The Human Phenotype Ontology (HPO) provides the following list of features that have been reported in people with this condition. Much of the information in the HPO comes from Orphanet, a European rare disease database. If available, the list includes a rough estimate of how common a feature is (its frequency). Frequencies are based on a specific study and may not be representative of all studies. You can use the MedlinePlus Medical Dictionary for definitions of the terms below.
|Signs and Symptoms||Approximate number of patients (when available)|
|Abnormal blistering of the skin||90%|
|Abnormality of temperature regulation||90%|
|Nausea and vomiting||90%|
|Abnormality of neutrophils||50%|
|Feeding difficulties in infancy||50%|
|Abnormality of the eyelid||7.5%|
|Abnormality of the myocardium||7.5%|
|Abnormality of the pleura||7.5%|
|Abnormality of the preputium||7.5%|
|Abnormality of the urethra||7.5%|
|Acute hepatic failure||7.5%|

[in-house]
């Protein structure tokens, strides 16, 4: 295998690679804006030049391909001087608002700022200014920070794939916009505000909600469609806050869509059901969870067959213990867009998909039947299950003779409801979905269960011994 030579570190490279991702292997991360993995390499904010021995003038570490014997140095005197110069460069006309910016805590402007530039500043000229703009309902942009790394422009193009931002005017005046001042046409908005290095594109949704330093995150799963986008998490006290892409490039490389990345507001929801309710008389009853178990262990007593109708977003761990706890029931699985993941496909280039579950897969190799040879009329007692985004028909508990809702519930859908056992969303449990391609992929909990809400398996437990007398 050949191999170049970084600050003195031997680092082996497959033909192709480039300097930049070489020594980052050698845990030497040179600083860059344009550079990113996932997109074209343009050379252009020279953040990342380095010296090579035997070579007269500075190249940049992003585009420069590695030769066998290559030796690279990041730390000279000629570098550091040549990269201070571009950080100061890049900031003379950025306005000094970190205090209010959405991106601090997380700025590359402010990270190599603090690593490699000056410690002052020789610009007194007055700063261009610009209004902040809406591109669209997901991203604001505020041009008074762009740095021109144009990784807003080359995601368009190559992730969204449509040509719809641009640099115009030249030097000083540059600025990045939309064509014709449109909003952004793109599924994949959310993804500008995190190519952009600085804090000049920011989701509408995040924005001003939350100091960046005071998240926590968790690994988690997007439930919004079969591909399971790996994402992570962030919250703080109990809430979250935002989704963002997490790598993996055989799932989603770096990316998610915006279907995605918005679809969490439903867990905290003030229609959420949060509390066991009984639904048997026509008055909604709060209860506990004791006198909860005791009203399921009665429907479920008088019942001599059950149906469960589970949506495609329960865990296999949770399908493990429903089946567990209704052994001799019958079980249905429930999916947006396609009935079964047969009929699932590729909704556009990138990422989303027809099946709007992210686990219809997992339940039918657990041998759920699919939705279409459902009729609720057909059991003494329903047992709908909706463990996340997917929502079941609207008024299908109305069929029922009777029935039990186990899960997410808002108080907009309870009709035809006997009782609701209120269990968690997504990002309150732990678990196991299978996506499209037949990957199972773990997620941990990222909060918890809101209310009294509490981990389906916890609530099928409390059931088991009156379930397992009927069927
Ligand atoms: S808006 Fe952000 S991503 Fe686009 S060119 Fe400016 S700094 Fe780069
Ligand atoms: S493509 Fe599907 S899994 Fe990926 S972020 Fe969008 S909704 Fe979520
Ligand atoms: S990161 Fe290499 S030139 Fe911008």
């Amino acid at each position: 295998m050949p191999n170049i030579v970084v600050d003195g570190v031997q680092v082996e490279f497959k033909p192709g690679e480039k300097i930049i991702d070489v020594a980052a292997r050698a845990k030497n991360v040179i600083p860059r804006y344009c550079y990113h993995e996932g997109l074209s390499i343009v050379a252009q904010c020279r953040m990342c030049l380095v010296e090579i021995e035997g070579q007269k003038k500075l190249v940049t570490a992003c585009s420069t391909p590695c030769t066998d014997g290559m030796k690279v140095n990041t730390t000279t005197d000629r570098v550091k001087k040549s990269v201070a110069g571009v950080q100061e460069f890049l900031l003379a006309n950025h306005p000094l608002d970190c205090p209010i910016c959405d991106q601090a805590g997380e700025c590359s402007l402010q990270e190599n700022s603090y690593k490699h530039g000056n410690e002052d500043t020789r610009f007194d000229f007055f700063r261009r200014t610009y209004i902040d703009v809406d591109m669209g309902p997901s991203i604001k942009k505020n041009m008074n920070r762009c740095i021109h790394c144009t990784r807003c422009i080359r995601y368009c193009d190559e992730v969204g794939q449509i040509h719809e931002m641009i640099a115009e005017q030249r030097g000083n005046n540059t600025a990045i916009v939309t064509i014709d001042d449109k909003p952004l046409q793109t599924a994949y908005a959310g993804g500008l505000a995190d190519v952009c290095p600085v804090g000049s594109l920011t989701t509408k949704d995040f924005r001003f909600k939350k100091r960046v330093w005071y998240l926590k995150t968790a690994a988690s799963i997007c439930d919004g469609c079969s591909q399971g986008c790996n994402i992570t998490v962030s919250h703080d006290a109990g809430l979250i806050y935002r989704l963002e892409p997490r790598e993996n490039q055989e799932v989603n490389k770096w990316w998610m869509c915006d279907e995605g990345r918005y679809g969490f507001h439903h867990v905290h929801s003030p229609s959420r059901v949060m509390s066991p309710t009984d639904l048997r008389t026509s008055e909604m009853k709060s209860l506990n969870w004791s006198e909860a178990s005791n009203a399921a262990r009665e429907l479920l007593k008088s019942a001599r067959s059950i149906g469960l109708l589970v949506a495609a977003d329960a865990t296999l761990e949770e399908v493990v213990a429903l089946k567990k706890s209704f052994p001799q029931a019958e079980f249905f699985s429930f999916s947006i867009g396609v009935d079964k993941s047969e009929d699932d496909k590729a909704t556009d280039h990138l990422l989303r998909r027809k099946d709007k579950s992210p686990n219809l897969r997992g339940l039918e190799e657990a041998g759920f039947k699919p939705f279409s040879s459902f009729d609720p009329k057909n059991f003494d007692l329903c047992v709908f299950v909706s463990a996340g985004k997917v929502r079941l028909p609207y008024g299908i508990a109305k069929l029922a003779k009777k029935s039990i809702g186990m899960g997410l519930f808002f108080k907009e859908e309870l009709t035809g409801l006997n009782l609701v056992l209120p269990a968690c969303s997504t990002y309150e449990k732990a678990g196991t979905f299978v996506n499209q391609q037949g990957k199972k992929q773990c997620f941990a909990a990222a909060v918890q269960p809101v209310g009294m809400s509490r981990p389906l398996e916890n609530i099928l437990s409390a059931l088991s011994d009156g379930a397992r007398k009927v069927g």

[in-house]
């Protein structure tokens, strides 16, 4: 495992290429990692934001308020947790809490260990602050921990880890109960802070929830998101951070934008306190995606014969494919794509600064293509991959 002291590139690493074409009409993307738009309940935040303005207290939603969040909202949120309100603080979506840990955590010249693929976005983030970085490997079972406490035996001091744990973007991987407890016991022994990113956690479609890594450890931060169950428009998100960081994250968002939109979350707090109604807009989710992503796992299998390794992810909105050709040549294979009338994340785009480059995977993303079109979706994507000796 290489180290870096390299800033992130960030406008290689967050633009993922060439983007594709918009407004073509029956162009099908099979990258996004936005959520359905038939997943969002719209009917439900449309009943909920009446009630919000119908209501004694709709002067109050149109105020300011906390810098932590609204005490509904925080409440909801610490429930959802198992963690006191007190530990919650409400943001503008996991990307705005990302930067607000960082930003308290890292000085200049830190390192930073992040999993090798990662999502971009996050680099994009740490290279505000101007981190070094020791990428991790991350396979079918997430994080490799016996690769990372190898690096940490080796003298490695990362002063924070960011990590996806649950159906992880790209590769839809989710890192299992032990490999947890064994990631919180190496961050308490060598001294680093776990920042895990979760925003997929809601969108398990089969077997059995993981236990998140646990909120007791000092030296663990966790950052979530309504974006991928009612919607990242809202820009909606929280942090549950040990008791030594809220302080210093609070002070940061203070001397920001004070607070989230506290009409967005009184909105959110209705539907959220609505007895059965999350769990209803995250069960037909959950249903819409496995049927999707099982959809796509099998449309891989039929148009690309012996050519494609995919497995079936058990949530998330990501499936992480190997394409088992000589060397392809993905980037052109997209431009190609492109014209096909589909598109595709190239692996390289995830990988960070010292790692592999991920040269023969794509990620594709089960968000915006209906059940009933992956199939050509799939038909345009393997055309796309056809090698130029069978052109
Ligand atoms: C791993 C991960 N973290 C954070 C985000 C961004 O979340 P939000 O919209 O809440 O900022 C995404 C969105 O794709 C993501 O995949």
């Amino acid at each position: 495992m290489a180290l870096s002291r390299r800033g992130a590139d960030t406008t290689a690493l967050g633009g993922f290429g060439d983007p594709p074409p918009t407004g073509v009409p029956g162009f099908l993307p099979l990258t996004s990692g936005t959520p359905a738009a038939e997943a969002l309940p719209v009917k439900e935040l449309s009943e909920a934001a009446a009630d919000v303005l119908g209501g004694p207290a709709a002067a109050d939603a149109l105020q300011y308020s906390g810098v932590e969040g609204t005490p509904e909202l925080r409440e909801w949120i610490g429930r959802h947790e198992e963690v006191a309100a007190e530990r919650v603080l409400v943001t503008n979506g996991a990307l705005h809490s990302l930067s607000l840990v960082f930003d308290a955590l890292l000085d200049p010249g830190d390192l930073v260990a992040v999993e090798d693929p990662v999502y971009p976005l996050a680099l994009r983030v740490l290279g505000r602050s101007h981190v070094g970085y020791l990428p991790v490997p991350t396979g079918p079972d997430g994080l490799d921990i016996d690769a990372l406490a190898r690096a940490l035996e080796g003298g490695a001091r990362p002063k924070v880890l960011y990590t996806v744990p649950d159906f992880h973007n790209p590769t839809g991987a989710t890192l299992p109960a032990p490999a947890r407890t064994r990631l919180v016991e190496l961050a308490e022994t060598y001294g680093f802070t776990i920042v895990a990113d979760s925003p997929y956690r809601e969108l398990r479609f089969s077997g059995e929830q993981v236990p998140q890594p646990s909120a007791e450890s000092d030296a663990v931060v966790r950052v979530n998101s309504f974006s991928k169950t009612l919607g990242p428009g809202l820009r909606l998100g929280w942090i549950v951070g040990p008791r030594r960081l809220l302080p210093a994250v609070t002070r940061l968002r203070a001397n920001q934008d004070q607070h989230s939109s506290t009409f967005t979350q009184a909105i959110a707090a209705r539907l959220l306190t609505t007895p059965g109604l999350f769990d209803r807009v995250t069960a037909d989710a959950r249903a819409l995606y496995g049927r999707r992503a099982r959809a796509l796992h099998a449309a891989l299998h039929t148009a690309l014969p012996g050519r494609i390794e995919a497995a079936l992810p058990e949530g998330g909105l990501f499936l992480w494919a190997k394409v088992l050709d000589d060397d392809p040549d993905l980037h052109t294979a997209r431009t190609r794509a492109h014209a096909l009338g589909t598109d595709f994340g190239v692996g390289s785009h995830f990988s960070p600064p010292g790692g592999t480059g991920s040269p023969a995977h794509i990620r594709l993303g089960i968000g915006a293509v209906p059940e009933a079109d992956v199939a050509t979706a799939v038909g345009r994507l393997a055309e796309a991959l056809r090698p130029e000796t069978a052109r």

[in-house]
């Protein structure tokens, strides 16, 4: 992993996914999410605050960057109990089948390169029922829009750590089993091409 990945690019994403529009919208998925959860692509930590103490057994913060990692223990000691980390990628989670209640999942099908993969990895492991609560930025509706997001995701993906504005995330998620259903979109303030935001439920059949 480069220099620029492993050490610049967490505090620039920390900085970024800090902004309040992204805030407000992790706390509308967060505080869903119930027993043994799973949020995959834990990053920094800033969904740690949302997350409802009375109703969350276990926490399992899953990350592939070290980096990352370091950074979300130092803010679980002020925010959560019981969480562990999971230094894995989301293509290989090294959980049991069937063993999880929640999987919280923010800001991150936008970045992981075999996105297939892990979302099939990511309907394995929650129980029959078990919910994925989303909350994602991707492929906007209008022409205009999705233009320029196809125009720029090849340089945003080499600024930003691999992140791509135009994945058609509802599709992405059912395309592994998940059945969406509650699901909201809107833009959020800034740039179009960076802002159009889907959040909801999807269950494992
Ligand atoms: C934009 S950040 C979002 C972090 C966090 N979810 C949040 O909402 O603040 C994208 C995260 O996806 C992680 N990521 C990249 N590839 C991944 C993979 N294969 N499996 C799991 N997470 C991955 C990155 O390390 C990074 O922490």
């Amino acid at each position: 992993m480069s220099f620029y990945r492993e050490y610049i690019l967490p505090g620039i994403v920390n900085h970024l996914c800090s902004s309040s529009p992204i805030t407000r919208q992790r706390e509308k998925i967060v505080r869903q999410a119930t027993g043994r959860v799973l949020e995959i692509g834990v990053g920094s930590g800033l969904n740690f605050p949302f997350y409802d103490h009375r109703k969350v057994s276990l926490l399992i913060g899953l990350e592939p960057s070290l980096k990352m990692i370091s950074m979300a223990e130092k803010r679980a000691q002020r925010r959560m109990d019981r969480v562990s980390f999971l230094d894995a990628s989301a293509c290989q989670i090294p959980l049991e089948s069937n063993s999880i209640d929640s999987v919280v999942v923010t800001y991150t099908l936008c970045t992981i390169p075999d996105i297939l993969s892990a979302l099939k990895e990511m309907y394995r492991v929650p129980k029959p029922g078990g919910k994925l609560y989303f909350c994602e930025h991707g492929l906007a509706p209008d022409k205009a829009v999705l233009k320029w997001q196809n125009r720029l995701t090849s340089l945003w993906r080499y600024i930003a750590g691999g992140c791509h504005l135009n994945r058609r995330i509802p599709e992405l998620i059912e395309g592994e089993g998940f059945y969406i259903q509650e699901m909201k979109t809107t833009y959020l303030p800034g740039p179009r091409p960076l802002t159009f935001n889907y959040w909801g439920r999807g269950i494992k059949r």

|Coronary artery disease||7.5%|
|Elevated hepatic transaminases||7.5%|
|Inflammatory abnormality of the eye||7.5%|
|Recurrent respiratory infections||7.5%|
|Restrictive ventilatory defect||7.5%|
|Sudden cardiac death||7.5%|
Treatment of severe symptoms may include:
Treatment for the eye may include artificial tears, antibiotics, or corticosteroids.
Living with a genetic or rare disease can impact the daily lives of patients and families. These resources can help families navigate various aspects of living with a rare disease.
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I have a friend whose grandson recently died from complications associated with Stevens-Johnson syndrome. I have not been able to find information about this condition. What information can you provide? See answer